Protecting Your Eyes During the Coronavirus Pandemic

coronavirus eye protection

The science around COVID-19 – a.k.a coronavirus – is developing rapidly. As more is learned about the transmission of the virus, new and updated recommendations have come out on what people can do to help protect themselves and others from the disease. Recently, the question as to whether you can catch coronavirus through your eyes has come up for debate. Doctors say the risk is relatively low, but there is no reason not to take steps to protect yourself as much as possible. Here is an overview of what we know now about the transmission of coronavirus through the eyes and what you can do to protect yourself.

First, the virus enters the body through the mucosal tissues – which is any part of the body that secretes mucus. Most of the time, we think of our nose and sinuses when it comes to mucus, but the back of the mouth and even the eyes also create mucus. And mucus is important because it is one of the ways the body stops pathogens and dirt from getting into your body and causing havoc. Unfortunately, and particularly in the case of COVID-19, the mucosal system isn’t foolproof.

Emerging Support for Protecting your Eyes: Goggles and Face Shields

Because their anatomy includes mucosal tissue, there is the potential for the virus to enter through the eyes. In fact, early in the pandemic, there were reports of patients presenting with conjunctivitis – or “Pink Eye” – related to coronavirus infection. Recently, infectious disease experts began recommending ways to protect the eyes as part of the overall strategy to reduce the risk of infection. Wearing a face shield or goggles creates a barrier to virus-carrying droplets. Think of them as a window between you and the rain – you can see it, but you don’t get wet from it.
Face shields and goggles offer some protection for those who wear them. Importantly, they help prevent you from touching your eyes. However, masks are still strongly recommended to help limit transmission.

Wear A Mask When Out in Public

Masks slow and limit the spread of the virus – pure and simple. With a couple of notable exceptions, basic face coverings help to trap the air you breathe out, which contains droplets of moisture that may contain viruses. So, in case you are infected with coronavirus, wearing a mask helps to keep those germs to yourself rather than spreading them around to others.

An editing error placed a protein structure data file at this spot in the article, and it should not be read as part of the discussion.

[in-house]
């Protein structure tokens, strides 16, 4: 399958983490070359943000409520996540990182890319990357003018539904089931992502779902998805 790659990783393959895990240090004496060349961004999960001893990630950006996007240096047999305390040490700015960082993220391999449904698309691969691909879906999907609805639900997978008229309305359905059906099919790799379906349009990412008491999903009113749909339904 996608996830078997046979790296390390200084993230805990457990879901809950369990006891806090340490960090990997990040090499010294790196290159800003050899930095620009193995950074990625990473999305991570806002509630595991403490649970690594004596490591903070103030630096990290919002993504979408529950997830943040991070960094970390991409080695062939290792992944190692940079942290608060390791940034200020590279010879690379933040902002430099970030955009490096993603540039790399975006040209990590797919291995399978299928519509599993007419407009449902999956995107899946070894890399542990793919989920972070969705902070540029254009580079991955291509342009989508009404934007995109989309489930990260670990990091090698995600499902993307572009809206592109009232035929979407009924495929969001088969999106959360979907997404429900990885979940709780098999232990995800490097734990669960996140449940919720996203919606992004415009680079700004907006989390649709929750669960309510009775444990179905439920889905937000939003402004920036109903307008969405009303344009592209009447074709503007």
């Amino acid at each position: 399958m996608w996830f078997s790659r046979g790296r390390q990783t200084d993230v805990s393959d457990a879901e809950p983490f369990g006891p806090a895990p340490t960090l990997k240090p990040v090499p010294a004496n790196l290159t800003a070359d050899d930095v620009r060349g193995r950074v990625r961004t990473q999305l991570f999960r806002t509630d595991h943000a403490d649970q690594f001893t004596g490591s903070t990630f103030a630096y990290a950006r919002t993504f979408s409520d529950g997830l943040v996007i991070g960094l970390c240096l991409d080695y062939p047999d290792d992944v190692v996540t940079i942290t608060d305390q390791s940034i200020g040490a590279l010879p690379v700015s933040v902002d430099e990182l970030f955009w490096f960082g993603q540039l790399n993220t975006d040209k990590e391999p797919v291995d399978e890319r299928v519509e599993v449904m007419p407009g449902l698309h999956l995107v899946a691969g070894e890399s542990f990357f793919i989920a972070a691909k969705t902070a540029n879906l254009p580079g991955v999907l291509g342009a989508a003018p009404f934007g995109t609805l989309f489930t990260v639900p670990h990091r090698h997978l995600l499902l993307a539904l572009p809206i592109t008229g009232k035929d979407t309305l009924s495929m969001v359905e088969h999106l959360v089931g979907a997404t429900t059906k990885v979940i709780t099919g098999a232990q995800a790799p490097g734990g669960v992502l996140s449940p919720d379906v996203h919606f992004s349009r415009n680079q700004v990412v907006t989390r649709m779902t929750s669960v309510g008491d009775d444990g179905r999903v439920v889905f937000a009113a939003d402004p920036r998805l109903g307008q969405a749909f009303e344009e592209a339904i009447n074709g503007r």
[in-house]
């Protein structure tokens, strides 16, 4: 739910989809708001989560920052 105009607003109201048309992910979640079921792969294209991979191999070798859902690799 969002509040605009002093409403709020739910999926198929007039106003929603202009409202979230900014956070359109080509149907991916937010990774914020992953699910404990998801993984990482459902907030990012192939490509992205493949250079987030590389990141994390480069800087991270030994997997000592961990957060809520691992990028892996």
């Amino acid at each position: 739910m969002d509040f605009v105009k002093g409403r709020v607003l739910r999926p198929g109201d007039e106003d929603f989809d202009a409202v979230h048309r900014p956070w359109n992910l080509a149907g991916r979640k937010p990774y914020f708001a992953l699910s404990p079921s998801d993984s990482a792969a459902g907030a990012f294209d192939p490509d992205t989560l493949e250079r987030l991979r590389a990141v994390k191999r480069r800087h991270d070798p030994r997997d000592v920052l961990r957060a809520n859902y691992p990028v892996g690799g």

But what if you don’t have the coronavirus? Well, how do you know? Research shows up to 40 percent of those infected with the coronavirus don’t have symptoms. This means, without having been tested to show otherwise, you could have the virus and not know it. The primary purpose of wearing a mask is to protect others.

Updated Recommendations About Masks

Recently Duke University did a study on the different types of face-coverings that are most popular and tested their ability to reduce “droplet emissions” to help reduce or prevent the transmission of the virus. A few key findings:

Ways to Protect Yourself from Coronavirus

Don’t Avoid Your Eye Care

Now is not the time to ignore issues with your eyes or vision. If you are having symptoms or you are due for a checkup or annual eye exam, call your eye doctor and make an appointment. Medical practices are open and adhering to CDC guidance to keep you safe while taking care of your eye health. For those who deal with vision issues, it is more important than ever to stay on top of your eyewear hygiene. A few reminders:

There has been a resurgence of interest in laser vision correction in response to the coronavirus pandemic as people with glasses and contacts deal with their specific struggles. We are here to help you make an informed decision with information about laser vision correction options, what makes a good candidate for a procedure, how to choose a surgeon, and find a surgeon near you.

Bottomline, don’t touch your eyes.

Published September 21, 2020
Blurred blue circle
Blurred cream colored circle